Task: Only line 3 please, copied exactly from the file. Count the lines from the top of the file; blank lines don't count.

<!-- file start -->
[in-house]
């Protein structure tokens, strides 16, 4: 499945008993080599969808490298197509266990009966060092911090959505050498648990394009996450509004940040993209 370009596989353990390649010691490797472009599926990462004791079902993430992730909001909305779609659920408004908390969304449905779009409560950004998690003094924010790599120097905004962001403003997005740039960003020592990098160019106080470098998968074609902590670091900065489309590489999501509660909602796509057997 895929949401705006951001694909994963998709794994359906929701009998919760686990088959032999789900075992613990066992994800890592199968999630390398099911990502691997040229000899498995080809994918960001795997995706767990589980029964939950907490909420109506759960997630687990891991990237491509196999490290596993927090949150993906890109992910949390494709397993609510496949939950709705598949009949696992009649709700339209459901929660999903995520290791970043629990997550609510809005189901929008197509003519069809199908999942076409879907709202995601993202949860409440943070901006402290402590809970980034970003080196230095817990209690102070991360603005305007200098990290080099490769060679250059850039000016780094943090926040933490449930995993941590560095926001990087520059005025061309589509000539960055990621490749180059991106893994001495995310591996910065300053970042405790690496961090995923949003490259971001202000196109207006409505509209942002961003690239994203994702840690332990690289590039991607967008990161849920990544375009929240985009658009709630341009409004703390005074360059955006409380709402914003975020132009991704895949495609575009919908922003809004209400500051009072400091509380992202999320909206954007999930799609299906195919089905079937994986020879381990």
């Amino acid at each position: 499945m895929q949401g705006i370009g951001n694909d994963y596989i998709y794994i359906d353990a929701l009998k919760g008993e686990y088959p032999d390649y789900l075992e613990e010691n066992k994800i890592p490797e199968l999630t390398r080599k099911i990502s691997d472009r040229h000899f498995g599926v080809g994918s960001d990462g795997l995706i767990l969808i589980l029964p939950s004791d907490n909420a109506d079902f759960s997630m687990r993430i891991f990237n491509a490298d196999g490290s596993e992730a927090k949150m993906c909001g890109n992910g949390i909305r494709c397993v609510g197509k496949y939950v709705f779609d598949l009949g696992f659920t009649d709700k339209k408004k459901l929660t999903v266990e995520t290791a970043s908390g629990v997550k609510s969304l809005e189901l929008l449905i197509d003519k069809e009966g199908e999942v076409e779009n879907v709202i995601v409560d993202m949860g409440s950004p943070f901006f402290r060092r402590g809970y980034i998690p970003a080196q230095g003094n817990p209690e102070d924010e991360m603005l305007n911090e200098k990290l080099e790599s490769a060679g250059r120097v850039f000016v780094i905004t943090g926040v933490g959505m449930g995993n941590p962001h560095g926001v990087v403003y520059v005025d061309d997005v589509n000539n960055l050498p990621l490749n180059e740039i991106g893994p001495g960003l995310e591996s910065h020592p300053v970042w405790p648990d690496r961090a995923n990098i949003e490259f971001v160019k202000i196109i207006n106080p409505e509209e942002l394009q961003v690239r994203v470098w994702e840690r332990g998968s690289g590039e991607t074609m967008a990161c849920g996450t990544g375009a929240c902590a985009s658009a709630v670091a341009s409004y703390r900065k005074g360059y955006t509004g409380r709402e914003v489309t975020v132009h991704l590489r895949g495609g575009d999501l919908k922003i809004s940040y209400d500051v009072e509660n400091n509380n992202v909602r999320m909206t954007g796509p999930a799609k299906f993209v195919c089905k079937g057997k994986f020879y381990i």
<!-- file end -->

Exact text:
């Amino acid at each position: 499945m895929q949401g705006i370009g951001n694909d994963y596989i998709y794994i359906d353990a929701l009998k919760g008993e686990y088959p032999d390649y789900l075992e613990e010691n066992k994800i890592p490797e199968l999630t390398r080599k099911i990502s691997d472009r040229h000899f498995g599926v080809g994918s960001d990462g795997l995706i767990l969808i589980l029964p939950s004791d907490n909420a109506d079902f759960s997630m687990r993430i891991f990237n491509a490298d196999g490290s596993e992730a927090k949150m993906c909001g890109n992910g949390i909305r494709c397993v609510g197509k496949y939950v709705f779609d598949l009949g696992f659920t009649d709700k339209k408004k459901l929660t999903v266990e995520t290791a970043s908390g629990v997550k609510s969304l809005e189901l929008l449905i197509d003519k069809e009966g199908e999942v076409e779009n879907v709202i995601v409560d993202m949860g409440s950004p943070f901006f402290r060092r402590g809970y980034i998690p970003a080196q230095g003094n817990p209690e102070d924010e991360m603005l305007n911090e200098k990290l080099e790599s490769a060679g250059r120097v850039f000016v780094i905004t943090g926040v933490g959505m449930g995993n941590p962001h560095g926001v990087v403003y520059v005025d061309d997005v589509n000539n960055l050498p990621l490749n180059e740039i991106g893994p001495g960003l995310e591996s910065h020592p300053v970042w405790p648990d690496r961090a995923n990098i949003e490259f971001v160019k202000i196109i207006n106080p409505e509209e942002l394009q961003v690239r994203v470098w994702e840690r332990g998968s690289g590039e991607t074609m967008a990161c849920g996450t990544g375009a929240c902590a985009s658009a709630v670091a341009s409004y703390r900065k005074g360059y955006t509004g409380r709402e914003v489309t975020v132009h991704l590489r895949g495609g575009d999501l919908k922003i809004s940040y209400d500051v009072e509660n400091n509380n992202v909602r999320m909206t954007g796509p999930a799609k299906f993209v195919c089905k079937g057997k994986f020879y381990i």